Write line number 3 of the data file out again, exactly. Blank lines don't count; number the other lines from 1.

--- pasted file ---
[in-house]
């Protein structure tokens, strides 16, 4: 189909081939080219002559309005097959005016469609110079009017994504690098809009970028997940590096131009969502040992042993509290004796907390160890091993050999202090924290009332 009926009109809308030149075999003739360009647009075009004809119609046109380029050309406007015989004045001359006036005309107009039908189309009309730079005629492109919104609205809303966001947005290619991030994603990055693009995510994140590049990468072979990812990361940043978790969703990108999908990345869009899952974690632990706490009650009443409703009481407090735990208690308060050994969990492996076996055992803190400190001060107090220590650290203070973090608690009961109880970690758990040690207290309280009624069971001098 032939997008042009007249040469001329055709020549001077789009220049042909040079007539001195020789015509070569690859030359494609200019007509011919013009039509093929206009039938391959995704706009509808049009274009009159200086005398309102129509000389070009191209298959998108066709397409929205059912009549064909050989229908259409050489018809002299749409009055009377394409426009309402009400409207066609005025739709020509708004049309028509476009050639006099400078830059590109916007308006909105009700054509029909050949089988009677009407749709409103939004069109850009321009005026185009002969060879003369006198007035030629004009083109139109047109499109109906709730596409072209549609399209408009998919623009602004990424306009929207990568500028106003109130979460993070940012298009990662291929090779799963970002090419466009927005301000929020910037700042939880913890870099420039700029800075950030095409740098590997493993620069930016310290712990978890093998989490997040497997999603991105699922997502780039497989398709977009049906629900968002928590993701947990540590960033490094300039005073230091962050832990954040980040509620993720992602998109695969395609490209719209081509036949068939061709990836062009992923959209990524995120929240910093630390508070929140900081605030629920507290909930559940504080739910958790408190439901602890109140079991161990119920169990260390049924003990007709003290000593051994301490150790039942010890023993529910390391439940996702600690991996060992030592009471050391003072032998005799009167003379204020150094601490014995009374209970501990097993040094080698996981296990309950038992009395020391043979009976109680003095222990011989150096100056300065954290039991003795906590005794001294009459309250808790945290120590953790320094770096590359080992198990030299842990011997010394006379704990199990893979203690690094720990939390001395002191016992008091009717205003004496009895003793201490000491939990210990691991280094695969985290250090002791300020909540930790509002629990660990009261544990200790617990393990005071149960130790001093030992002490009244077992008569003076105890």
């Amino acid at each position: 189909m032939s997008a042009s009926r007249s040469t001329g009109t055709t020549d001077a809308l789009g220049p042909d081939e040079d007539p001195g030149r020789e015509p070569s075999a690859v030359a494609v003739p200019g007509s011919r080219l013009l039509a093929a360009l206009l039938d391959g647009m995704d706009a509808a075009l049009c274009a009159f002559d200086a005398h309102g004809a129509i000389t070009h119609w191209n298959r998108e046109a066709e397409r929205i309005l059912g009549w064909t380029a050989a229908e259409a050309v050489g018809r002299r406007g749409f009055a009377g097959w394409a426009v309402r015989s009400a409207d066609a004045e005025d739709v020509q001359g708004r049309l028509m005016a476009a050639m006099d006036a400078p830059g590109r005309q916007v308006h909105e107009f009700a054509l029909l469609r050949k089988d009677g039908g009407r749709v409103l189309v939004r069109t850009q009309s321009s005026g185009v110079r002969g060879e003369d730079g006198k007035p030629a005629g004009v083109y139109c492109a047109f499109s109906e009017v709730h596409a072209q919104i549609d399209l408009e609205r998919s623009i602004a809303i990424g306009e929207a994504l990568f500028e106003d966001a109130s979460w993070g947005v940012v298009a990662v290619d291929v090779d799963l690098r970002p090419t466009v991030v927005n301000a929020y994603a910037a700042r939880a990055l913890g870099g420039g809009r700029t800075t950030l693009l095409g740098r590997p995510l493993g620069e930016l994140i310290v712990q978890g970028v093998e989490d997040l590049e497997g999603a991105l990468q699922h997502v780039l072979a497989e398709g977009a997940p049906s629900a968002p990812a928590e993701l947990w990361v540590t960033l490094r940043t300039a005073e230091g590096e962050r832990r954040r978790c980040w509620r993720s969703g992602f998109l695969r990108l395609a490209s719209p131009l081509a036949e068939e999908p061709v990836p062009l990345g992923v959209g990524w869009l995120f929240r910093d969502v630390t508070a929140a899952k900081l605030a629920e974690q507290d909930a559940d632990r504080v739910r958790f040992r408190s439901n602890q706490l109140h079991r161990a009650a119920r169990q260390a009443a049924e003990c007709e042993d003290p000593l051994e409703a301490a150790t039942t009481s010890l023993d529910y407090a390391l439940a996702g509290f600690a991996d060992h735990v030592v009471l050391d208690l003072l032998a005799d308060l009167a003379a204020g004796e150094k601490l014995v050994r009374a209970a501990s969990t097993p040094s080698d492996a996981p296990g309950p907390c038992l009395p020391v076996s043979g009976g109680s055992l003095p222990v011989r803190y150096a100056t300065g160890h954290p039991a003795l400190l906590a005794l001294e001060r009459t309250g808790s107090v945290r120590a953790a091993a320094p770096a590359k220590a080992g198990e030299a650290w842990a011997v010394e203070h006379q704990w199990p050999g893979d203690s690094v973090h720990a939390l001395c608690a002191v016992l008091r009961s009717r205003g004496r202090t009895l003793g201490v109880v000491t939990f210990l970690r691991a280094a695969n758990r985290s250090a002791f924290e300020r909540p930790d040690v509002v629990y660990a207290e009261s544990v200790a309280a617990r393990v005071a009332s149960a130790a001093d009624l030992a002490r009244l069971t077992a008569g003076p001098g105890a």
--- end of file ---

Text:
């Amino acid at each position: 189909m032939s997008a042009s009926r007249s040469t001329g009109t055709t020549d001077a809308l789009g220049p042909d081939e040079d007539p001195g030149r020789e015509p070569s075999a690859v030359a494609v003739p200019g007509s011919r080219l013009l039509a093929a360009l206009l039938d391959g647009m995704d706009a509808a075009l049009c274009a009159f002559d200086a005398h309102g004809a129509i000389t070009h119609w191209n298959r998108e046109a066709e397409r929205i309005l059912g009549w064909t380029a050989a229908e259409a050309v050489g018809r002299r406007g749409f009055a009377g097959w394409a426009v309402r015989s009400a409207d066609a004045e005025d739709v020509q001359g708004r049309l028509m005016a476009a050639m006099d006036a400078p830059g590109r005309q916007v308006h909105e107009f009700a054509l029909l469609r050949k089988d009677g039908g009407r749709v409103l189309v939004r069109t850009q009309s321009s005026g185009v110079r002969g060879e003369d730079g006198k007035p030629a005629g004009v083109y139109c492109a047109f499109s109906e009017v709730h596409a072209q919104i549609d399209l408009e609205r998919s623009i602004a809303i990424g306009e929207a994504l990568f500028e106003d966001a109130s979460w993070g947005v940012v298009a990662v290619d291929v090779d799963l690098r970002p090419t466009v991030v927005n301000a929020y994603a910037a700042r939880a990055l913890g870099g420039g809009r700029t800075t950030l693009l095409g740098r590997p995510l493993g620069e930016l994140i310290v712990q978890g970028v093998e989490d997040l590049e497997g999603a991105l990468q699922h997502v780039l072979a497989e398709g977009a997940p049906s629900a968002p990812a928590e993701l947990w990361v540590t960033l490094r940043t300039a005073e230091g590096e962050r832990r954040r978790c980040w509620r993720s969703g992602f998109l695969r990108l395609a490209s719209p131009l081509a036949e068939e999908p061709v990836p062009l990345g992923v959209g990524w869009l995120f929240r910093d969502v630390t508070a929140a899952k900081l605030a629920e974690q507290d909930a559940d632990r504080v739910r958790f040992r408190s439901n602890q706490l109140h079991r161990a009650a119920r169990q260390a009443a049924e003990c007709e042993d003290p000593l051994e409703a301490a150790t039942t009481s010890l023993d529910y407090a390391l439940a996702g509290f600690a991996d060992h735990v030592v009471l050391d208690l003072l032998a005799d308060l009167a003379a204020g004796e150094k601490l014995v050994r009374a209970a501990s969990t097993p040094s080698d492996a996981p296990g309950p907390c038992l009395p020391v076996s043979g009976g109680s055992l003095p222990v011989r803190y150096a100056t300065g160890h954290p039991a003795l400190l906590a005794l001294e001060r009459t309250g808790s107090v945290r120590a953790a091993a320094p770096a590359k220590a080992g198990e030299a650290w842990a011997v010394e203070h006379q704990w199990p050999g893979d203690s690094v973090h720990a939390l001395c608690a002191v016992l008091r009961s009717r205003g004496r202090t009895l003793g201490v109880v000491t939990f210990l970690r691991a280094a695969n758990r985290s250090a002791f924290e300020r909540p930790d040690v509002v629990y660990a207290e009261s544990v200790a309280a617990r393990v005071a009332s149960a130790a001093d009624l030992a002490r009244l069971t077992a008569g003076p001098g105890a």